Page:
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Google's jets may get their own $82 million complex at San Jose International Airport

Google San Jose airport proposal,

The Mineta San Jose International Airport in California may be getting a new 29-acre, $82 million facility — that would exist in large part to store and service Google's private jets. In a statement today, the airport announced that it will be recommending that Signature Flight Support, a company that manages corporate aircraft, be granted a 50-year lease on land on the west side of the airport. Signature would then in turn build the new facility in a partnership with Blue City Holdings, San Jose, LLC — a corporation that represents the personal airplanes of Google's executives. The project, which would be built to Gold LEED standards, and would include hangars, an executive terminal, service facilities, and a ramp space that would be able to accommodate planes like the Boeing B767.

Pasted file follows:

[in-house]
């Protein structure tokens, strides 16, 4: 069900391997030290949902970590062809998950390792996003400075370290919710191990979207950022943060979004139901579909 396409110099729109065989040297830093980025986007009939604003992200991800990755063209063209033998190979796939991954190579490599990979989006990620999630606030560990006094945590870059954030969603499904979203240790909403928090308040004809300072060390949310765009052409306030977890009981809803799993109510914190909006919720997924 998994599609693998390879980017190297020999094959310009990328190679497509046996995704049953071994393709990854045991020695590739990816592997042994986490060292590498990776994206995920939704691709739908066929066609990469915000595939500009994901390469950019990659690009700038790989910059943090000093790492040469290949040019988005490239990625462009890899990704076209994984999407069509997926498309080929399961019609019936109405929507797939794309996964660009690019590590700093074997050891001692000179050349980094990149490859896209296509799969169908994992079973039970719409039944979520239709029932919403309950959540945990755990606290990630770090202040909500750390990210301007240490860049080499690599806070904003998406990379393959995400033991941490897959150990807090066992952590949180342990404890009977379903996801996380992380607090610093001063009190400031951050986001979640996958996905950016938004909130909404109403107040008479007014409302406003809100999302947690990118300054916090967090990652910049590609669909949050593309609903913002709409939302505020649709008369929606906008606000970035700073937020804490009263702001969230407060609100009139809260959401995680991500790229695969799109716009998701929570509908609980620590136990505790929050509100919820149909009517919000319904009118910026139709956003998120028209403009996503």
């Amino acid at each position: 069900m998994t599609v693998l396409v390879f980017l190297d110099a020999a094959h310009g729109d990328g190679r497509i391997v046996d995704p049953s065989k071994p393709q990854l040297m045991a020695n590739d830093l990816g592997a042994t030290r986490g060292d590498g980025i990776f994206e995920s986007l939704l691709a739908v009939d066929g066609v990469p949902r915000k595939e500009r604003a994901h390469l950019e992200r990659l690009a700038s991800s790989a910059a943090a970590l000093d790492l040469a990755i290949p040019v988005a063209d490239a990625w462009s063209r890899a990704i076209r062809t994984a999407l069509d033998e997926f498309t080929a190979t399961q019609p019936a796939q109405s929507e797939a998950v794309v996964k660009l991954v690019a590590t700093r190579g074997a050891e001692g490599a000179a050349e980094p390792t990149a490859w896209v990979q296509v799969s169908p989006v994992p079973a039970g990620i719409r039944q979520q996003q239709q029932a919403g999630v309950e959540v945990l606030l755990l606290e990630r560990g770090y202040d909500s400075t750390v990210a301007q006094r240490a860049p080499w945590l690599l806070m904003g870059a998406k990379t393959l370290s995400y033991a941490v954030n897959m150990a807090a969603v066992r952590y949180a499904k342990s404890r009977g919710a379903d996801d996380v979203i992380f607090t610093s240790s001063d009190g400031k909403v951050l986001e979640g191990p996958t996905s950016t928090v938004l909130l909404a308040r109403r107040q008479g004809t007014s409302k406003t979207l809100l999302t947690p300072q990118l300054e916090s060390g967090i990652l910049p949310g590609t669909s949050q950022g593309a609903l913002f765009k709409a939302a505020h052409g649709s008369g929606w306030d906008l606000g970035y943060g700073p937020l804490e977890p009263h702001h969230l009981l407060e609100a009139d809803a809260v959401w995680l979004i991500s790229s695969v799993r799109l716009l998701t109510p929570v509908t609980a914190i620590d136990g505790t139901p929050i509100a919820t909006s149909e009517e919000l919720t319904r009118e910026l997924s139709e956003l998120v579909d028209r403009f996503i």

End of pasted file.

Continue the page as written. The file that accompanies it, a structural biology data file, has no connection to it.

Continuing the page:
The airport sees the deal as a boon not just for its own interests, but for the community at large. The airport would receive $2.6 million in annual rent under the deal, with up to 200 construction jobs being created as part of the project. After the fifth year of the deal, a minimum of $300,000 in additional tax revenue and $400,000 in fuel fees would also be guaranteed.

A minimum of $700,000 a year in taxes and fuel fees

Google has been trying to sort out its aircraft storage issues for some time now. The company had previously offered to restore Moffett Field, an iconic NASA structure designed to house military aircraft, in exchange for being able to keep its aircraft there. That deal never came together. While the new structure at San Jose International wouldn't be used for Google's aircraft alone — and in fact, the Mountain View Voice is reporting that Google hasn't given up on Moffett altogether just yet — the new structure would no doubt put many of the company's jet storage issues to rest. The San Jose City Council will hear the airport's recommendation this spring; an affirmative decision at that point would allow the plans to move forward.

The Verge
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